Brazil establishes 3 new parks in the Amazon rainforest

/ Mongabay

Last month Brazilian President Luiz Inacio Lula da Silva decreed three new protected areas in the Amazon basin, placing 1.84 million hectares (4.55 million acres) of rainforest off-limits for development. The environmental ministry said that since 2002 President Silva has created 57 protected areas in the Amazon preserving some 19.3 million hectare of rainforest. More than twice that area -- at least 55 million hectares -- has been cleared since 1978, mostly as a result of forest conversion for cattle pasture and settlement.

Brazil establishes 3 new parks in the Amazon rainforest

Brazil establishes 3 new parks in the Amazon rainforest

mongabay

July 10, 2006

Last month Brazilian President Luiz Inacio Lula da Silva decreed three new protected areas in the Amazon basin, placing 1.84 million hectares (4.55 million acres) of rainforest off-limits for development.


The areas include the 880,000-hectare “Campos Amazonicos National Park” in southeast Amazonas and northeast Rondônia states; the 830,000-hectare extractive reserve of River Unini in the northern Amazonas state; and the 133,000-hectare extractive reserve Arapixi in southern Amazonas state.



The two extractive reserves will serve as zones where local communities can exploit rainforest resources — including fruits, nuts, rubber and other non-wood forest products — in a sustainable manner.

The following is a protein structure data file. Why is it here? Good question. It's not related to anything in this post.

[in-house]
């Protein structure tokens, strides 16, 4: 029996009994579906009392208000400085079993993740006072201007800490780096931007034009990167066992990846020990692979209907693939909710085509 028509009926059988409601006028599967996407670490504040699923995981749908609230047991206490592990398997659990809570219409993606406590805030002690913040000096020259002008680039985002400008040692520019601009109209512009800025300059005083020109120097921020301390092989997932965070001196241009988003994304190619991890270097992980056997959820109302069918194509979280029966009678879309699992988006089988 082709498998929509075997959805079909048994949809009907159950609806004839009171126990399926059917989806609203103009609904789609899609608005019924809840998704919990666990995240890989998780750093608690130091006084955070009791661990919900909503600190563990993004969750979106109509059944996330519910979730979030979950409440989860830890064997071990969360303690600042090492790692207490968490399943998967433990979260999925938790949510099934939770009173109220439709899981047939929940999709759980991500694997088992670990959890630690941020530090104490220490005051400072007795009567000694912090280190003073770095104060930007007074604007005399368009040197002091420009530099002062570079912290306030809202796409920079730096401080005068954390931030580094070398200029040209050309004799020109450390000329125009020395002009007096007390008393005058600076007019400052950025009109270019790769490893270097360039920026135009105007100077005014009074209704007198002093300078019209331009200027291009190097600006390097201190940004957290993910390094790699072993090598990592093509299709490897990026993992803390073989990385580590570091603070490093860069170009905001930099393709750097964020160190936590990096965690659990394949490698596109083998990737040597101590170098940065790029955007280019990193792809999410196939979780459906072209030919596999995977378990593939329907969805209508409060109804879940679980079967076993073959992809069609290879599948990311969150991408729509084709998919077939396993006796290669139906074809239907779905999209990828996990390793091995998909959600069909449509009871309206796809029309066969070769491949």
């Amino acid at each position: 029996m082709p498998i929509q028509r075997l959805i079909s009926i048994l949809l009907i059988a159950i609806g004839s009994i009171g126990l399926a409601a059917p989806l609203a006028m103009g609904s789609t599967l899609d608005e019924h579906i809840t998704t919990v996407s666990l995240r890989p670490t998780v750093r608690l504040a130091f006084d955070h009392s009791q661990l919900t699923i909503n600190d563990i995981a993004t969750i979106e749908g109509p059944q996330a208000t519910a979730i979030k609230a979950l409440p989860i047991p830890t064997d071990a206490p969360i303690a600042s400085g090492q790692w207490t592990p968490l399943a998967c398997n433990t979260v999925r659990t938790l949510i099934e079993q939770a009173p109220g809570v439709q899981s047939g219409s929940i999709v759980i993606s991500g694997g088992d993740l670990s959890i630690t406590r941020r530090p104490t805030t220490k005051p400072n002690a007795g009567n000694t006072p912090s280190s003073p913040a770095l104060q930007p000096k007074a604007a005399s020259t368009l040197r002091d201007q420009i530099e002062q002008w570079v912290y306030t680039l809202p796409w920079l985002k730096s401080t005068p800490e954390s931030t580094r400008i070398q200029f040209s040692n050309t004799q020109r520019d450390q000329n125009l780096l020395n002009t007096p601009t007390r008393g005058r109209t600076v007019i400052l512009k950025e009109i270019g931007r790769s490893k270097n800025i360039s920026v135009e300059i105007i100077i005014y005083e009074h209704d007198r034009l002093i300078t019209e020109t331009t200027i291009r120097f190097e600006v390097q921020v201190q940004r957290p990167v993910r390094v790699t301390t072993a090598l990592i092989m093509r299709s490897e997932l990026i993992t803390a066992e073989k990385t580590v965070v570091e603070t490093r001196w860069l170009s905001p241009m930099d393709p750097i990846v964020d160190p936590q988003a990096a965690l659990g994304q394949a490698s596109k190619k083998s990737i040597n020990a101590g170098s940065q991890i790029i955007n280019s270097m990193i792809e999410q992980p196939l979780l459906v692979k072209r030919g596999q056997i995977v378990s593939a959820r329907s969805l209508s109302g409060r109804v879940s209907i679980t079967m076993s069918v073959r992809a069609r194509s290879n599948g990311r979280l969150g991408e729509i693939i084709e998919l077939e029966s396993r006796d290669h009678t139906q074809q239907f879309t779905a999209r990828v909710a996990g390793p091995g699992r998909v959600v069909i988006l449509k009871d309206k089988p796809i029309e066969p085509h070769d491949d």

The environmental ministry said that since 2002 President Silva has created 57 protected areas in the Amazon preserving some 19.3 million hectare of rainforest. More than twice that area — at least 55 million hectares — has been cleared since 1978, mostly as a result of forest conversion for cattle pasture and settlement. In 2004 alone, some 2.6 million hectares were leveled. Last year, the deforestation rate was only 1.9 million hectares.


Amazon deforestation. Courtesy of NASA

While the Brazilian government has tried to take credit for the drop in deforestation, analysts say the slowing is more likely due to lower commodity prices, giving farmers less incentive to clear forest land. The recent outbreak of foot-and-mouth disease in Mato Grosso do Sul, has also probably had an impact on forest clearing for cattle grazing.



Nevertheless, the establishment of the newly protected areas is an important step in conserving the vast Amazon rainforest. A 2006 study. conducted by researchers at the Woods Hole Research Center and the Instituto de Pesquisa Ambiental da Amazonia, found that parks reduced deforestation significantly relative to unprotected areas. Still, Brazil’s parks are woefully under staffed with only one forest ranger for every 650 square miles of protected area according to environmental group Vitoria Amazonica/


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